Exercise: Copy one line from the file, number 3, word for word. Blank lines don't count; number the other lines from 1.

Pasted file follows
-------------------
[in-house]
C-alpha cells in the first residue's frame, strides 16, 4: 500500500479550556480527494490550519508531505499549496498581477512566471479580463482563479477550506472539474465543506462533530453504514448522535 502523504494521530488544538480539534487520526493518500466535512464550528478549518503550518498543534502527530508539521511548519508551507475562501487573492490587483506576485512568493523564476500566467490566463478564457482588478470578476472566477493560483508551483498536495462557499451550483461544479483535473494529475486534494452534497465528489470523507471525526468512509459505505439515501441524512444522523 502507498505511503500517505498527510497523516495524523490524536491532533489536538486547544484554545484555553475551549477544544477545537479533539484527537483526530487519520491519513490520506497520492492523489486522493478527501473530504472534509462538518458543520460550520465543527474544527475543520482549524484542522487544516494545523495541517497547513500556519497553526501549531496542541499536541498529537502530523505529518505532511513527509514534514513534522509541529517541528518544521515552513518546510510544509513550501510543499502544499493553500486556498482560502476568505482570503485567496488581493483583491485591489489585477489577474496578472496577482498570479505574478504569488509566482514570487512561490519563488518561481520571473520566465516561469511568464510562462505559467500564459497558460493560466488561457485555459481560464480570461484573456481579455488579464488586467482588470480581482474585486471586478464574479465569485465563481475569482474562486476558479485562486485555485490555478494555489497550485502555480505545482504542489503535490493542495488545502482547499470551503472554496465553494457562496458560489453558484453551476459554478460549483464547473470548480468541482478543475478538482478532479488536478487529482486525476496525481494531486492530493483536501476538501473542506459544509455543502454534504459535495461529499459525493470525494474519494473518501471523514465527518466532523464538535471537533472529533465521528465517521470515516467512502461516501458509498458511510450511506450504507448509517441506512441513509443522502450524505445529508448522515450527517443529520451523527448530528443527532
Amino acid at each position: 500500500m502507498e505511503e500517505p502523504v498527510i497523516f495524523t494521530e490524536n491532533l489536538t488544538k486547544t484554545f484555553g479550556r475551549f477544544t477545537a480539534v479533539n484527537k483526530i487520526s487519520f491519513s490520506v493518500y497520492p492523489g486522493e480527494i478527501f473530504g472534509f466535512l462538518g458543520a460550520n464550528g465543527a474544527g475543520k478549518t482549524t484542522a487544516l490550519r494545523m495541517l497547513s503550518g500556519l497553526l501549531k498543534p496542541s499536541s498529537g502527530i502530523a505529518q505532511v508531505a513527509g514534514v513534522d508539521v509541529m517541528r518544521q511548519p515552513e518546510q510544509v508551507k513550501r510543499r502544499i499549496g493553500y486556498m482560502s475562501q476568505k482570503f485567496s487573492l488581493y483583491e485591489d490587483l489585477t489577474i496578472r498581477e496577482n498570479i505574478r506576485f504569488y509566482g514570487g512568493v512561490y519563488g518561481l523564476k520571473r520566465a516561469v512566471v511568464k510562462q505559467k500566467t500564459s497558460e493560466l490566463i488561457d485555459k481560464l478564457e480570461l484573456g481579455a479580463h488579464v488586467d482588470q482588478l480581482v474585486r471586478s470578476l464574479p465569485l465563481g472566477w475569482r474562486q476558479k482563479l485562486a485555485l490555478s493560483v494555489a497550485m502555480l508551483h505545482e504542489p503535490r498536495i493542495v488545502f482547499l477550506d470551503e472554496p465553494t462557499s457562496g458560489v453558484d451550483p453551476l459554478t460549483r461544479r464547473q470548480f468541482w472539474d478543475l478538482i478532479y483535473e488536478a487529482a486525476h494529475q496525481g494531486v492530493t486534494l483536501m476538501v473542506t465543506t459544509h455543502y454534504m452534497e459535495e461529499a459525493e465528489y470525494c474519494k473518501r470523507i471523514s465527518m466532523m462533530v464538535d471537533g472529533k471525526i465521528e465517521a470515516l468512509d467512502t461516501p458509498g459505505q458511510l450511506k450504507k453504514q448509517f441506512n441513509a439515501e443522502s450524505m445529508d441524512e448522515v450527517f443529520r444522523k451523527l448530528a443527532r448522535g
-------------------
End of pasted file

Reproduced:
Amino acid at each position: 500500500m502507498e505511503e500517505p502523504v498527510i497523516f495524523t494521530e490524536n491532533l489536538t488544538k486547544t484554545f484555553g479550556r475551549f477544544t477545537a480539534v479533539n484527537k483526530i487520526s487519520f491519513s490520506v493518500y497520492p492523489g486522493e480527494i478527501f473530504g472534509f466535512l462538518g458543520a460550520n464550528g465543527a474544527g475543520k478549518t482549524t484542522a487544516l490550519r494545523m495541517l497547513s503550518g500556519l497553526l501549531k498543534p496542541s499536541s498529537g502527530i502530523a505529518q505532511v508531505a513527509g514534514v513534522d508539521v509541529m517541528r518544521q511548519p515552513e518546510q510544509v508551507k513550501r510543499r502544499i499549496g493553500y486556498m482560502s475562501q476568505k482570503f485567496s487573492l488581493y483583491e485591489d490587483l489585477t489577474i496578472r498581477e496577482n498570479i505574478r506576485f504569488y509566482g514570487g512568493v512561490y519563488g518561481l523564476k520571473r520566465a516561469v512566471v511568464k510562462q505559467k500566467t500564459s497558460e493560466l490566463i488561457d485555459k481560464l478564457e480570461l484573456g481579455a479580463h488579464v488586467d482588470q482588478l480581482v474585486r471586478s470578476l464574479p465569485l465563481g472566477w475569482r474562486q476558479k482563479l485562486a485555485l490555478s493560483v494555489a497550485m502555480l508551483h505545482e504542489p503535490r498536495i493542495v488545502f482547499l477550506d470551503e472554496p465553494t462557499s457562496g458560489v453558484d451550483p453551476l459554478t460549483r461544479r464547473q470548480f468541482w472539474d478543475l478538482i478532479y483535473e488536478a487529482a486525476h494529475q496525481g494531486v492530493t486534494l483536501m476538501v473542506t465543506t459544509h455543502y454534504m452534497e459535495e461529499a459525493e465528489y470525494c474519494k473518501r470523507i471523514s465527518m466532523m462533530v464538535d471537533g472529533k471525526i465521528e465517521a470515516l468512509d467512502t461516501p458509498g459505505q458511510l450511506k450504507k453504514q448509517f441506512n441513509a439515501e443522502s450524505m445529508d441524512e448522515v450527517f443529520r444522523k451523527l448530528a443527532r448522535g